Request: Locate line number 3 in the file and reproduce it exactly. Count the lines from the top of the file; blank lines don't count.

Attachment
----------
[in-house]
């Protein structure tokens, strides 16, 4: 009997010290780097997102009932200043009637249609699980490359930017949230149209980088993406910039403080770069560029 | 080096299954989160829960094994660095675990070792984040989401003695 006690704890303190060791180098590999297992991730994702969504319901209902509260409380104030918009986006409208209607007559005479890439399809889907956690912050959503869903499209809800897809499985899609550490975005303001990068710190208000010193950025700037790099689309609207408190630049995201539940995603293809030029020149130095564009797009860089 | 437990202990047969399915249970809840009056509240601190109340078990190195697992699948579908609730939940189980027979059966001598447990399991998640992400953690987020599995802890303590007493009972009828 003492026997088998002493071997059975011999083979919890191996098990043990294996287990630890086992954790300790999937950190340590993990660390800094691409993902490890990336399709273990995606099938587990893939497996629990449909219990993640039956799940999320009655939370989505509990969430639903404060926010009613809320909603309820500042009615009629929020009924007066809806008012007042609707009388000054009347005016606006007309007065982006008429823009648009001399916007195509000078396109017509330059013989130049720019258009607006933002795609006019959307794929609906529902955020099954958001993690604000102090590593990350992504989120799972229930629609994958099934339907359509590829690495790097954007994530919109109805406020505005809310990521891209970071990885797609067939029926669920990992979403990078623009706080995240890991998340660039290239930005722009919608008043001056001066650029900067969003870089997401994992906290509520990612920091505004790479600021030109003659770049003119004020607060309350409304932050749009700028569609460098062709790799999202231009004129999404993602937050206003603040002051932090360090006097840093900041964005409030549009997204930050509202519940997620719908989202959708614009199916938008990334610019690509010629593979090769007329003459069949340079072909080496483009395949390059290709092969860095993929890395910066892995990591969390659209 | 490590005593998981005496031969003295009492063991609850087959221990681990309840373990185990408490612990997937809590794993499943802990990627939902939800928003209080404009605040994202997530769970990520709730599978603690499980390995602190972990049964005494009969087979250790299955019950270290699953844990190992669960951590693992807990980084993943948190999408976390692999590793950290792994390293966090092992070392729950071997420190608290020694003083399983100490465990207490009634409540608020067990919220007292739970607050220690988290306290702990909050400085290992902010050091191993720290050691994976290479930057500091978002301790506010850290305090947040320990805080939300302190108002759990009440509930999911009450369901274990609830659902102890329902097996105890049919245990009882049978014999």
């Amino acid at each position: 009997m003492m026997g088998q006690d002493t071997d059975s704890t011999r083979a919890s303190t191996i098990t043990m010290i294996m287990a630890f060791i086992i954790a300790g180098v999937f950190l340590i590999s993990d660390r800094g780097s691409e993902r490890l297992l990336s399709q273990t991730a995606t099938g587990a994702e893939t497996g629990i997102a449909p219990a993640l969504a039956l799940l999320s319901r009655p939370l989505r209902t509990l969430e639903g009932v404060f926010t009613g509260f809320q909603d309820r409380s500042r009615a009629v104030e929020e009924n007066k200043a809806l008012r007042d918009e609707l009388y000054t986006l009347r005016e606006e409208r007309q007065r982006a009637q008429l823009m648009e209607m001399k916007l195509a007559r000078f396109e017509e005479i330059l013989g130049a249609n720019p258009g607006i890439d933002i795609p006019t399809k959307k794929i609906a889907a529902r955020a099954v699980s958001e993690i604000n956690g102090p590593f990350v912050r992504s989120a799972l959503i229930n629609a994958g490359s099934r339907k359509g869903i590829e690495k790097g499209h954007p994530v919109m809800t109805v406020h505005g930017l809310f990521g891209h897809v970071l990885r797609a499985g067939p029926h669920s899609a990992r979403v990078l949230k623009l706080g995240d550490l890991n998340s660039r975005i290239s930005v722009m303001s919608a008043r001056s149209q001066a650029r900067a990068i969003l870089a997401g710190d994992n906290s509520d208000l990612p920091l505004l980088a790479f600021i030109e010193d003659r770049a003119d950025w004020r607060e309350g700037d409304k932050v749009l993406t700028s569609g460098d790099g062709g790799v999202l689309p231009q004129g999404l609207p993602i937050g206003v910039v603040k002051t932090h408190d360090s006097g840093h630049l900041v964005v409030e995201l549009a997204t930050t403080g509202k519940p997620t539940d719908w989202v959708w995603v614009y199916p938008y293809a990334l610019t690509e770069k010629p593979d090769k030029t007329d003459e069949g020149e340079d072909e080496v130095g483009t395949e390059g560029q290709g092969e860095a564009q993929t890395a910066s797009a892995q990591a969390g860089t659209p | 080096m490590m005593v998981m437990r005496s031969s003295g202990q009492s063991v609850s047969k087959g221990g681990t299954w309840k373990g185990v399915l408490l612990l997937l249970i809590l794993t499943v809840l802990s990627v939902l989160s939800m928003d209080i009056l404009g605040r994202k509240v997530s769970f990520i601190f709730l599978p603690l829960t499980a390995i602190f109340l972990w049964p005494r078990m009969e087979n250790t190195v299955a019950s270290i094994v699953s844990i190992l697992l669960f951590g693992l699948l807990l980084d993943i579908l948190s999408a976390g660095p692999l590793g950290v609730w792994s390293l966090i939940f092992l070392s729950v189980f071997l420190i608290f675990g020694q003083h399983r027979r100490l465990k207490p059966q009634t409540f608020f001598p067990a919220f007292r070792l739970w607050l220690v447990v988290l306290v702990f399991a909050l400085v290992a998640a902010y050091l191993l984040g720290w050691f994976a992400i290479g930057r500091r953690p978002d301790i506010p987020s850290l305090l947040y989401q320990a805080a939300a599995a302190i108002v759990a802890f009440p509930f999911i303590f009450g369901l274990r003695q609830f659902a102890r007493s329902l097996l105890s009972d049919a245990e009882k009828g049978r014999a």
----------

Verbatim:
């Amino acid at each position: 009997m003492m026997g088998q006690d002493t071997d059975s704890t011999r083979a919890s303190t191996i098990t043990m010290i294996m287990a630890f060791i086992i954790a300790g180098v999937f950190l340590i590999s993990d660390r800094g780097s691409e993902r490890l297992l990336s399709q273990t991730a995606t099938g587990a994702e893939t497996g629990i997102a449909p219990a993640l969504a039956l799940l999320s319901r009655p939370l989505r209902t509990l969430e639903g009932v404060f926010t009613g509260f809320q909603d309820r409380s500042r009615a009629v104030e929020e009924n007066k200043a809806l008012r007042d918009e609707l009388y000054t986006l009347r005016e606006e409208r007309q007065r982006a009637q008429l823009m648009e209607m001399k916007l195509a007559r000078f396109e017509e005479i330059l013989g130049a249609n720019p258009g607006i890439d933002i795609p006019t399809k959307k794929i609906a889907a529902r955020a099954v699980s958001e993690i604000n956690g102090p590593f990350v912050r992504s989120a799972l959503i229930n629609a994958g490359s099934r339907k359509g869903i590829e690495k790097g499209h954007p994530v919109m809800t109805v406020h505005g930017l809310f990521g891209h897809v970071l990885r797609a499985g067939p029926h669920s899609a990992r979403v990078l949230k623009l706080g995240d550490l890991n998340s660039r975005i290239s930005v722009m303001s919608a008043r001056s149209q001066a650029r900067a990068i969003l870089a997401g710190d994992n906290s509520d208000l990612p920091l505004l980088a790479f600021i030109e010193d003659r770049a003119d950025w004020r607060e309350g700037d409304k932050v749009l993406t700028s569609g460098d790099g062709g790799v999202l689309p231009q004129g999404l609207p993602i937050g206003v910039v603040k002051t932090h408190d360090s006097g840093h630049l900041v964005v409030e995201l549009a997204t930050t403080g509202k519940p997620t539940d719908w989202v959708w995603v614009y199916p938008y293809a990334l610019t690509e770069k010629p593979d090769k030029t007329d003459e069949g020149e340079d072909e080496v130095g483009t395949e390059g560029q290709g092969e860095a564009q993929t890395a910066s797009a892995q990591a969390g860089t659209p | 080096m490590m005593v998981m437990r005496s031969s003295g202990q009492s063991v609850s047969k087959g221990g681990t299954w309840k373990g185990v399915l408490l612990l997937l249970i809590l794993t499943v809840l802990s990627v939902l989160s939800m928003d209080i009056l404009g605040r994202k509240v997530s769970f990520i601190f709730l599978p603690l829960t499980a390995i602190f109340l972990w049964p005494r078990m009969e087979n250790t190195v299955a019950s270290i094994v699953s844990i190992l697992l669960f951590g693992l699948l807990l980084d993943i579908l948190s999408a976390g660095p692999l590793g950290v609730w792994s390293l966090i939940f092992l070392s729950v189980f071997l420190i608290f675990g020694q003083h399983r027979r100490l465990k207490p059966q009634t409540f608020f001598p067990a919220f007292r070792l739970w607050l220690v447990v988290l306290v702990f399991a909050l400085v290992a998640a902010y050091l191993l984040g720290w050691f994976a992400i290479g930057r500091r953690p978002d301790i506010p987020s850290l305090l947040y989401q320990a805080a939300a599995a302190i108002v759990a802890f009440p509930f999911i303590f009450g369901l274990r003695q609830f659902a102890r007493s329902l097996l105890s009972d049919a245990e009882k009828g049978r014999a």